Lately I've been intrigued by the idea of living well in a smaller home. Like many of you, I've been dismayed by the attempts to call huge luxury homes "green" because they have cork floors in the media room and every massive appliance is Energy Star rated. Given the state of the economy, people are getting the idea that a smaller home is better. Smaller certainly has a better chance of being truly greener.
I've lived in typical suburban homes all my life, the kind with two or three bedrooms and maybe a family room, between 1,000 and 2,000 square feet of living space and a back yard. I still own such a home where I spend the greater part of the year.
Why is living in this 23-foot trailer so enjoyable? In part it is where the trailer is--a beautiful place with a mild climate. In part it's being with family I love. But it's more than that.
I made a list of what I enjoy about this trailer:
1. Companionship with my husband.
We can be together while doing separate things--watching TV, reading, consulting work, writing this blog. We talk. We have fun. We enjoy being together quietly, each engrossed in our own activity. In a big house we keep losing each other.
2. More time for recreation.
There is still cleaning and maintenance, but a lot less than for a house. My husband goes paragliding and I go cycling. We have our own hobbies and interests, but we do a lot of everyday tasks as a team. Most of our time is discretionary. We cherish spontaneity.
3. Connectivity to the out-of-doors.
This trailer of one room plus a bathroom has seven windows, three operational skylights, and two doors with separate screen doors. It's always light and bright no matter what the angle of the sun or amount of cloud cover. We can regulate the temperature and control the breezes as the day passes. There is a furnace if it's cold and if it's hot, we choose to use a fan instead of the air conditioner.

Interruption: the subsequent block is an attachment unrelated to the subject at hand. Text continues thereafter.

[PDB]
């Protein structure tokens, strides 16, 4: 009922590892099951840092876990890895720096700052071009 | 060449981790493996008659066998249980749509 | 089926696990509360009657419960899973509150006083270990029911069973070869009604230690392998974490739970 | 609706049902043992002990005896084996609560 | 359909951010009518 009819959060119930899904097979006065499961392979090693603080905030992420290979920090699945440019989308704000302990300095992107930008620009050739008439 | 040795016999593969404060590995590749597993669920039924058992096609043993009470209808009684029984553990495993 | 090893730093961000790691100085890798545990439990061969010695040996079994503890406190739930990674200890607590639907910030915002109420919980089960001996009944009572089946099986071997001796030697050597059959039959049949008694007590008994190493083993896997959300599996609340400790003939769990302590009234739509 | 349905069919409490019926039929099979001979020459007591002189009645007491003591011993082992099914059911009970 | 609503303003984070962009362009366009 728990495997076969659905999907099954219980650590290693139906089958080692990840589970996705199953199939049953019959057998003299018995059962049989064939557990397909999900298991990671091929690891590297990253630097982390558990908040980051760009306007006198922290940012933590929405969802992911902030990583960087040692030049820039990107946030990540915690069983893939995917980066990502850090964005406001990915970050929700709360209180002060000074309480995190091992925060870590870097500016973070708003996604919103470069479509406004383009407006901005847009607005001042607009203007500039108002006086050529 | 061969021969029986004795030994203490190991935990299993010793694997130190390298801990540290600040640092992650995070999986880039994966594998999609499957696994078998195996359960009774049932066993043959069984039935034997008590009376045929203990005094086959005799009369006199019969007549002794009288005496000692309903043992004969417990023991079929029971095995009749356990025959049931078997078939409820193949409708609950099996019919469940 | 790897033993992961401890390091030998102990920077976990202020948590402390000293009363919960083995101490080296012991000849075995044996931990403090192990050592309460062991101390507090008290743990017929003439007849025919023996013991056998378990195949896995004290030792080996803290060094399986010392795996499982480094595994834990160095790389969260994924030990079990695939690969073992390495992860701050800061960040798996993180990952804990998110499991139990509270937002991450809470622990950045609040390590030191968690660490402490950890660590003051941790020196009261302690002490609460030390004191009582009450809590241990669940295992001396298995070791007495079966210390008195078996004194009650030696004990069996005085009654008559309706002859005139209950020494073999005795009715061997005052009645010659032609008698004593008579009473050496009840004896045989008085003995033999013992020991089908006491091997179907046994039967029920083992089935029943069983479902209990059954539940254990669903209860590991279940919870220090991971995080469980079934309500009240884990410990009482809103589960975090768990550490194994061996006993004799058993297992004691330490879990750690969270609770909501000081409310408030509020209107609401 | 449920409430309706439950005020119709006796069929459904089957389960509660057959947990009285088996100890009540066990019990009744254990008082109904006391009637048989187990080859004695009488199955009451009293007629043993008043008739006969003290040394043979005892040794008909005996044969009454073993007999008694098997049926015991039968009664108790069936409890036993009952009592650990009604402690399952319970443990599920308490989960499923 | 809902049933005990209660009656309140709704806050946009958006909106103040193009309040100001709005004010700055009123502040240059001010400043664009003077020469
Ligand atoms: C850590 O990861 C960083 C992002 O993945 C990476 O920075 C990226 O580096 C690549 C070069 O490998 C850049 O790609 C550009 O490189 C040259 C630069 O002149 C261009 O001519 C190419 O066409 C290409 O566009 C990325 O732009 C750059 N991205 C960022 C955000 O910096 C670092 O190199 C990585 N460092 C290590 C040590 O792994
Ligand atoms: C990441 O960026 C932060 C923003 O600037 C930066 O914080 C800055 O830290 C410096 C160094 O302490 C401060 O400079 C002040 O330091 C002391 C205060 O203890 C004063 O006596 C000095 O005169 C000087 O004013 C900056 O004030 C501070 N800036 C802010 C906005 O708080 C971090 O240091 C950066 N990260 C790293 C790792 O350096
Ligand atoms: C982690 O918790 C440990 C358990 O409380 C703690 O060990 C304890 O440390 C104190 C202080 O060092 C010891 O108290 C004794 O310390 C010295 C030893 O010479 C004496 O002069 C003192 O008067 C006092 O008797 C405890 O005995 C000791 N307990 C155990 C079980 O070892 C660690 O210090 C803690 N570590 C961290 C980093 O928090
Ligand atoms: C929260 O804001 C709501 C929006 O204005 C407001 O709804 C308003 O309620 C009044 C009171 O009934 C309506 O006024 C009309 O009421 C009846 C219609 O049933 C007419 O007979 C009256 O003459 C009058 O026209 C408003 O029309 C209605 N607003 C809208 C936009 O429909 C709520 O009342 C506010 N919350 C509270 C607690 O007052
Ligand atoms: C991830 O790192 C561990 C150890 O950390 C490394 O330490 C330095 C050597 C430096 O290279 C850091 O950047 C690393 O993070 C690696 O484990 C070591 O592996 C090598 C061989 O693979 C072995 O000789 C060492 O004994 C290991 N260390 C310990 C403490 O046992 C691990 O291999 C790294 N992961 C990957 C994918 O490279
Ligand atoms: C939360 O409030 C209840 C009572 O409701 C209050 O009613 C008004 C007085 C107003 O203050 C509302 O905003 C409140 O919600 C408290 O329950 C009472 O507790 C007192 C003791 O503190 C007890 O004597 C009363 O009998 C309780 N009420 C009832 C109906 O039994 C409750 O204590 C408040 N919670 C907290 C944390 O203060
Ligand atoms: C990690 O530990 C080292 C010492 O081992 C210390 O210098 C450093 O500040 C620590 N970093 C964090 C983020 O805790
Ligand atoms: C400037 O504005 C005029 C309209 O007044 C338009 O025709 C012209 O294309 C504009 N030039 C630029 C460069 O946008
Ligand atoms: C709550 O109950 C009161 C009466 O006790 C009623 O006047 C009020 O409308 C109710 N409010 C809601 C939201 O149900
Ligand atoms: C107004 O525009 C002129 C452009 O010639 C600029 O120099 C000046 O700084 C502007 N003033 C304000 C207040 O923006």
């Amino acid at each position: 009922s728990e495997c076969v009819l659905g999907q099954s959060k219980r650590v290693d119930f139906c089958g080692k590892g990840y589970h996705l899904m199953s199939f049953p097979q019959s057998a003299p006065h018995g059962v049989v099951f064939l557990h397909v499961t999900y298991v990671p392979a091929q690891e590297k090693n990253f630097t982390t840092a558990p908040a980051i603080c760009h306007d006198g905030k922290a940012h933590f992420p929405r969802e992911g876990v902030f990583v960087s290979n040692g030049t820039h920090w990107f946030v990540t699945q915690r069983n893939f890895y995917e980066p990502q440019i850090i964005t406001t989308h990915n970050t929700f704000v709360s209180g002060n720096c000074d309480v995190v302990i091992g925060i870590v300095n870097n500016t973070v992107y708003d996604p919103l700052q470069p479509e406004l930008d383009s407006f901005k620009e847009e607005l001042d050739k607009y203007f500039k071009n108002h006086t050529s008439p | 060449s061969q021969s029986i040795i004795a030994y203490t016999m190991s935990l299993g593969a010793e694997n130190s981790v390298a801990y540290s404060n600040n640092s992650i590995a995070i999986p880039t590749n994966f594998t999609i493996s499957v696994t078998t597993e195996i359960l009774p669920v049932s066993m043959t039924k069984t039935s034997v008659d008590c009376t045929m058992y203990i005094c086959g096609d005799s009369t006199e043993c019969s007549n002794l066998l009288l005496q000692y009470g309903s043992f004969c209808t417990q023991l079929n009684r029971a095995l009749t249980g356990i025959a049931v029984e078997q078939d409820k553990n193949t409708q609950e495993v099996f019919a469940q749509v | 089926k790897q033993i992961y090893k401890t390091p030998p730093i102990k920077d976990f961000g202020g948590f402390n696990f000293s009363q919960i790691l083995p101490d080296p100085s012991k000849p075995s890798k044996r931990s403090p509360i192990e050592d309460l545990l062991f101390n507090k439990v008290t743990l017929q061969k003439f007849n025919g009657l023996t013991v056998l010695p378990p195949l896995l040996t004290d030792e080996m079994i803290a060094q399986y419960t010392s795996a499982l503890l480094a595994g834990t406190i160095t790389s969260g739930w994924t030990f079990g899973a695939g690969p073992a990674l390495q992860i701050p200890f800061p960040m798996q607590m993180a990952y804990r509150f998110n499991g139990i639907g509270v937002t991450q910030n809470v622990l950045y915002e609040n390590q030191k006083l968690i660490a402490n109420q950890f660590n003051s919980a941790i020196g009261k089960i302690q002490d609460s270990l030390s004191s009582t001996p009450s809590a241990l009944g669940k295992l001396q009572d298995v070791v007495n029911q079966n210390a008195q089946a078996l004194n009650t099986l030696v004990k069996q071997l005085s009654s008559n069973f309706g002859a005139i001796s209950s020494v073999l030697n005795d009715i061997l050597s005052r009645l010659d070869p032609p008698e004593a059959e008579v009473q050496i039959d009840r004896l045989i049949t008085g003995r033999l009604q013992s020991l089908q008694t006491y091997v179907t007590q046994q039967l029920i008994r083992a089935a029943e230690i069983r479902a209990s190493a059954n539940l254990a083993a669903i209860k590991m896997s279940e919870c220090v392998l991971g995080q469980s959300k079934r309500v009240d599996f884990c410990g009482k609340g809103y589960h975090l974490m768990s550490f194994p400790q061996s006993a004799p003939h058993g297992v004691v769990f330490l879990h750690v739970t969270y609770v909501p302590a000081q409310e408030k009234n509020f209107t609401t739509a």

I awaken to bird songs. Butterflies flutter right outside my door. The rain pitter-patters on the roof. It is the most tranquil and relaxing place I have ever experienced since childhood summers on the little back porch of my family home.
4. An interior space with a place for everything, and everything in its place.
I've always admired the traditional Japanese home for its simple lines and lack of clutter. The built-ins of travel trailers or other RV's, if nicely done, give this same feeling of serenity while keeping everything you really need handy where you use it. After living in a completely built-in room, the boxy rooms of typical home construction and free-standing furniture seem to waste a great deal of space, and large spaces can be very unhandy. Storage is often too high, too low, or too deep to grab things, use them, and put them right back. In traditional homes, functionality and comfort often take a back seat to style and show.
5. A really comfortable bed.
The queen-sized platform bed has a thin mattress, so we put a $20 foam topper on it. It's totally comfortable. We spent a great deal more money to sleep as well in our house. We move arm bolsters from the couch to the bed to prop up our pillows when we want to sit up and read, and I also knit there. Built-in lighting and cabinetry make it a delightful spot for many activities, keeping everything I'm using handy. We have an inexpensive comforter as the top layer of the bedding and don't worry about the wear we are giving it by using our bed as an activity center.
The bed is an important space for sorting things out, but those things get put away promptly. We keep it an uncluttered, inviting spot to work a Sudoku puzzle, nap, or just stretch out our backs.
6. Efficient use of energy and resources.